While individual movies are devalued in their move to a streaming platform, the collection for the platform sees an increase in value, which is an ecosystem in itself and gives an incentive to the buyer to subscribe.
So, should Studios opt for streaming releases over Theaters?
As far as I see, there is no concrete answer here. No doubt theater releases have become tricky business-wise with so many parties involved, more rules, fewer shares, etc., but Top Gun Maverick just pulled off a sweet surprise with majestic global revenue, hitting a home run.
It is still doing great business, lasting over newer releases. Tom Cruise has consistently proved that he is a beast who can carry mega-blockbusters with ease, and the movie was a riot to watch in theatres and a treat after the extended lockdown. “Top Gun” is a fantastic movie without a superhero element, sans Tom Cruise!
Meanwhile, Marvel’s new phase is in a tricky spot. Thor: Love and Thunder got a lukewarm welcome, and She-Hulk, the TV show, looks dead on arrival. As I mentioned earlier, the message and preaching are getting old.
On the other hand, DC has canceled Batgirl and Supergirl projects worth over $70 million, which raises more questions. For one, the material may be questionable, which is what my research has led me to believe. Fans are not super impressed by political correctness and tend to pay attention to messages over the quality of content. People now are looking for pure entertainment in an overly politicized world.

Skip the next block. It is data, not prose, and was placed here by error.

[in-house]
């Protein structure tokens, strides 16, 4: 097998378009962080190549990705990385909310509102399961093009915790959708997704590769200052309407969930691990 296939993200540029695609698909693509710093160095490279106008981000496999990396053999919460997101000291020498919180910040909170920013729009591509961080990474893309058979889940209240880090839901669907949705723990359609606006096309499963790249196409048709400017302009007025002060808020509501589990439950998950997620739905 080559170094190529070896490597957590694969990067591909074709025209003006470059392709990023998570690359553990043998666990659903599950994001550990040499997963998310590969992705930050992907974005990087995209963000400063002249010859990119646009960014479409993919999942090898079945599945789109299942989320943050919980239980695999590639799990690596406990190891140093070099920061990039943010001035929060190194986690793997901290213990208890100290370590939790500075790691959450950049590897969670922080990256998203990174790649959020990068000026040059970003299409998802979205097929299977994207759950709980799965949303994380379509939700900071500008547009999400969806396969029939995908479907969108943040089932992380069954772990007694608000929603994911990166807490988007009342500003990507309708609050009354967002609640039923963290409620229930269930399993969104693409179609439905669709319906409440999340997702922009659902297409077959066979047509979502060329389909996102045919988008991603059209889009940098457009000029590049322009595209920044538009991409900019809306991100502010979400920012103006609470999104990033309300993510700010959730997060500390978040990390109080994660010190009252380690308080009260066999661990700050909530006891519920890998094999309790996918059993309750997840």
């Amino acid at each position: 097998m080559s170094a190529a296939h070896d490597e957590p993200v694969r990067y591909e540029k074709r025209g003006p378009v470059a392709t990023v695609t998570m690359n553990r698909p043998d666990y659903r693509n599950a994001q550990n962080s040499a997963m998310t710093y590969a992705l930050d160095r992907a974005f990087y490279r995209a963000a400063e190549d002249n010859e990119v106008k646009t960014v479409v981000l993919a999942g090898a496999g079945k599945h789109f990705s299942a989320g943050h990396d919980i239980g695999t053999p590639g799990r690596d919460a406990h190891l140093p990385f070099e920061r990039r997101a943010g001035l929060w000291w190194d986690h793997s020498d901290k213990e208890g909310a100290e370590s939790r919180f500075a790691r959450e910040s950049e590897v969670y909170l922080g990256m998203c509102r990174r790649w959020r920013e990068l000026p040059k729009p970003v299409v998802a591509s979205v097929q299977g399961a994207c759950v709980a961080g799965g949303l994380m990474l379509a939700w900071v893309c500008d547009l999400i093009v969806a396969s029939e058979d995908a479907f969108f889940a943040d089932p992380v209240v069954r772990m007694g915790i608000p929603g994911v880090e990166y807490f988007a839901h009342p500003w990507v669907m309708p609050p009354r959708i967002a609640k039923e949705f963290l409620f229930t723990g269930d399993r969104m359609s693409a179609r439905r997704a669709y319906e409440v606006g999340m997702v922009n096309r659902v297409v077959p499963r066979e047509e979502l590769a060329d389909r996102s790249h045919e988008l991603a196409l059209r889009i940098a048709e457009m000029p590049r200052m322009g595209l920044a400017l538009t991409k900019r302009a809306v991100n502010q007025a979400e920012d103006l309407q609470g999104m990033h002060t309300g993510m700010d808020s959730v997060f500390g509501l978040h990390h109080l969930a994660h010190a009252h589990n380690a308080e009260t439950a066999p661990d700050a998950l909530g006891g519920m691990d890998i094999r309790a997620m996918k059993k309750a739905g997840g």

The Right Time to Release Movies on OTT Post Theatrical Release
If a studio opts to prioritize OTT, it endures a significant financial squeeze in the short term to gain long-term financial security through scaled streaming.
This requires an astronomical investment and is a task in itself. Few services will survive the gauntlet. Those that do will be in a position to generate massive annual revenues.
Box office tickets and streaming revenues cannot be fairly compared as they are quite different.
Direct revenues from streaming may be lower, but they may be less volatile, replaced by more stable monthly subscriptions, like how boxed software suites have shifted to subscription services.
I think a portfolio-based approach is optimal for now and will bring balance on all fronts.
For value-based audiences and audiences for niche content, low production releases in large numbers are preferable. In such a scenario, immediate release to OTT is beneficial to studios, too, with more significant margins.